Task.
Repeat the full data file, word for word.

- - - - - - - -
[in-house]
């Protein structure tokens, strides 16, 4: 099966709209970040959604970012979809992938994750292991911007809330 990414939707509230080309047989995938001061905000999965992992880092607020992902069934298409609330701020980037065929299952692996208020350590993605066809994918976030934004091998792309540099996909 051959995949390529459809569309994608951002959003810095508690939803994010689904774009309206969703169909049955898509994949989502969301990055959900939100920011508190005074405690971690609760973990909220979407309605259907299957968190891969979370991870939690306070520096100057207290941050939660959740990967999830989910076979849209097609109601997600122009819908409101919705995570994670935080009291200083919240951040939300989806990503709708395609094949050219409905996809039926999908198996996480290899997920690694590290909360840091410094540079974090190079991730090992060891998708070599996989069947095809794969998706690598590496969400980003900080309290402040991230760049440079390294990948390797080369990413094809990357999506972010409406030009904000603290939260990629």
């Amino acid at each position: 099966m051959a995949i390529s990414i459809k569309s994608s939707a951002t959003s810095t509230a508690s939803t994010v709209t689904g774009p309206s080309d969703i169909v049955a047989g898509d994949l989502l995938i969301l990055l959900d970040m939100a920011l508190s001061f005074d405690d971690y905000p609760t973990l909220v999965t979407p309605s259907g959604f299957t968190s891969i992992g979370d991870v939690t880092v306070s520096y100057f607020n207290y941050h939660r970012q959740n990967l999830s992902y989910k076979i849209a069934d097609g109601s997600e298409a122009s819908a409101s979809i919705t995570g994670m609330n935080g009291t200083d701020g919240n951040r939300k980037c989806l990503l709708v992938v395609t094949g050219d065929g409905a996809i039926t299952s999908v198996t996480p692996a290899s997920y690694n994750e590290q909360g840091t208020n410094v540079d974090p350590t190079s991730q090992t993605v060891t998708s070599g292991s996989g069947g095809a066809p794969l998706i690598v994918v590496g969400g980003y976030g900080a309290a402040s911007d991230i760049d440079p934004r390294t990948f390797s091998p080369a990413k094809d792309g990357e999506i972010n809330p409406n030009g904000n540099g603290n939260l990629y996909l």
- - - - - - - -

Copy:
[in-house]
């Protein structure tokens, strides 16, 4: 099966709209970040959604970012979809992938994750292991911007809330 990414939707509230080309047989995938001061905000999965992992880092607020992902069934298409609330701020980037065929299952692996208020350590993605066809994918976030934004091998792309540099996909 051959995949390529459809569309994608951002959003810095508690939803994010689904774009309206969703169909049955898509994949989502969301990055959900939100920011508190005074405690971690609760973990909220979407309605259907299957968190891969979370991870939690306070520096100057207290941050939660959740990967999830989910076979849209097609109601997600122009819908409101919705995570994670935080009291200083919240951040939300989806990503709708395609094949050219409905996809039926999908198996996480290899997920690694590290909360840091410094540079974090190079991730090992060891998708070599996989069947095809794969998706690598590496969400980003900080309290402040991230760049440079390294990948390797080369990413094809990357999506972010409406030009904000603290939260990629």
């Amino acid at each position: 099966m051959a995949i390529s990414i459809k569309s994608s939707a951002t959003s810095t509230a508690s939803t994010v709209t689904g774009p309206s080309d969703i169909v049955a047989g898509d994949l989502l995938i969301l990055l959900d970040m939100a920011l508190s001061f005074d405690d971690y905000p609760t973990l909220v999965t979407p309605s259907g959604f299957t968190s891969i992992g979370d991870v939690t880092v306070s520096y100057f607020n207290y941050h939660r970012q959740n990967l999830s992902y989910k076979i849209a069934d097609g109601s997600e298409a122009s819908a409101s979809i919705t995570g994670m609330n935080g009291t200083d701020g919240n951040r939300k980037c989806l990503l709708v992938v395609t094949g050219d065929g409905a996809i039926t299952s999908v198996t996480p692996a290899s997920y690694n994750e590290q909360g840091t208020n410094v540079d974090p350590t190079s991730q090992t993605v060891t998708s070599g292991s996989g069947g095809a066809p794969l998706i690598v994918v590496g969400g980003y976030g900080a309290a402040s911007d991230i760049d440079p934004r390294t990948f390797s091998p080369a990413k094809d792309g990357e999506i972010n809330p409406n030009g904000n540099g603290n939260l990629y996909l």